Indian officials fortify elephant-vulnerable polling stations

In India, elephants are revered as the living incarnation of the Hindu god Ganesh -- but that doesn't mean Indians want the huge animals showing up at voting booths. State elections are slated to take place across the country this year, and the Hindu reports today that 68 polling stations are thought to be "vulnerable for elephant attacks."

To address the proble, the country's election commission has enlisted the help of the Forest Department, whose buses will cart election staff to "areas where man-elephant conflict is rampant" -- mainly polling stations in Alur, Arkalgud, and Sakleshpur. The department will also teach officials and police officers the "dos and don'ts" of avoiding an elephant encounter in the region.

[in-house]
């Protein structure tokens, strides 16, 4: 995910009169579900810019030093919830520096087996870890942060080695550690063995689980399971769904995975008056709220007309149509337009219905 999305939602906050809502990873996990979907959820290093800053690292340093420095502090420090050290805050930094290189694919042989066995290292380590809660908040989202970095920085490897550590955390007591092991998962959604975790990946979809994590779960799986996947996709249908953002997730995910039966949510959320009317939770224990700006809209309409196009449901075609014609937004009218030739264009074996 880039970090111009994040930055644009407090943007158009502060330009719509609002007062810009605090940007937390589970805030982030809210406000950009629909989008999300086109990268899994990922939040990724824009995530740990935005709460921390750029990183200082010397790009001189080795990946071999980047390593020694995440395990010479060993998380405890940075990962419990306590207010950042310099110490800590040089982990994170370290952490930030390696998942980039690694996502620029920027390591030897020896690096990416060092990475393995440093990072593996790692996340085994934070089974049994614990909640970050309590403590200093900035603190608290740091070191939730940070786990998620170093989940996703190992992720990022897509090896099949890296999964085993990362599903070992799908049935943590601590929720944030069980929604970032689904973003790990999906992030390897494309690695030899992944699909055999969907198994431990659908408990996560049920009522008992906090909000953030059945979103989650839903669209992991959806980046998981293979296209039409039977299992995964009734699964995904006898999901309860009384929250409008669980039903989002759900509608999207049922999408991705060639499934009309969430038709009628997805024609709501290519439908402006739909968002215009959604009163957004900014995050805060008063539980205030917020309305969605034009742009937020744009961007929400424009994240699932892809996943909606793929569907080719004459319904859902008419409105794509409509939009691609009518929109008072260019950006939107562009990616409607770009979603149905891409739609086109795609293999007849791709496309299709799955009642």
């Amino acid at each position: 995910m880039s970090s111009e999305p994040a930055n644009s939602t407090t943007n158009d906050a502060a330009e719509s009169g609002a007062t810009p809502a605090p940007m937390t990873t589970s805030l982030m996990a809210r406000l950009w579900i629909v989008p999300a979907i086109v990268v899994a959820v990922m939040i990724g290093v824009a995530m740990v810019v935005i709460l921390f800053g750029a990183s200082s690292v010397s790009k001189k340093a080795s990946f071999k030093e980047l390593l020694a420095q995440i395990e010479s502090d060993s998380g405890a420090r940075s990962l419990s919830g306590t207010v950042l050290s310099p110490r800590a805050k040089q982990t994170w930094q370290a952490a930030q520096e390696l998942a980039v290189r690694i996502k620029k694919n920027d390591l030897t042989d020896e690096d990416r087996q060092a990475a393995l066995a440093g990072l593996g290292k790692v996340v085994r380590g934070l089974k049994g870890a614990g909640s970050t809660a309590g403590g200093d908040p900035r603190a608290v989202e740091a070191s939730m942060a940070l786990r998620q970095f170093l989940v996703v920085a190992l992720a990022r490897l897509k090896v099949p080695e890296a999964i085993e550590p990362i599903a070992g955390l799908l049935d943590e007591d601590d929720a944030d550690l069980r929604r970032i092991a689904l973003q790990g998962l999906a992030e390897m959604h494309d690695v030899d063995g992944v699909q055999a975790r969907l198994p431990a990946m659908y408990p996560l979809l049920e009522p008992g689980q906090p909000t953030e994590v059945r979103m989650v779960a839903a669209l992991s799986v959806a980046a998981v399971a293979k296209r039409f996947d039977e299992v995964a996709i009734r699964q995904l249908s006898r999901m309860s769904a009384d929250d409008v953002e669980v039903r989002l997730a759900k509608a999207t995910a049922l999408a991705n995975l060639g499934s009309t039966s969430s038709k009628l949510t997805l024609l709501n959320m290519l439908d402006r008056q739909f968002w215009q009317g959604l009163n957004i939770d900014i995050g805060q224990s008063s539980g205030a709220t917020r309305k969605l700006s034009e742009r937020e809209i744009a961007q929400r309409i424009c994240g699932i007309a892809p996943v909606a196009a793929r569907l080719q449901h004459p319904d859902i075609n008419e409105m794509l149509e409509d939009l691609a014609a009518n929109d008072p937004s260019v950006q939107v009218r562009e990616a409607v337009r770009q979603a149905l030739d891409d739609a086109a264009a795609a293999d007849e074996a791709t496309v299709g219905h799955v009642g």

The Forest Department has been protecting poll-goers in this manner ever since the big mammals began disrupting elections in the 1990s. In April 2009, for instance, the department sent guards to the northeastern region of Meghalaya to protect voters after a rampaging elephant killed four people there the month before, according to the Times of India. The guards were armed with "self defense weapons" -- drums, cymbals and even some elephants of their own.

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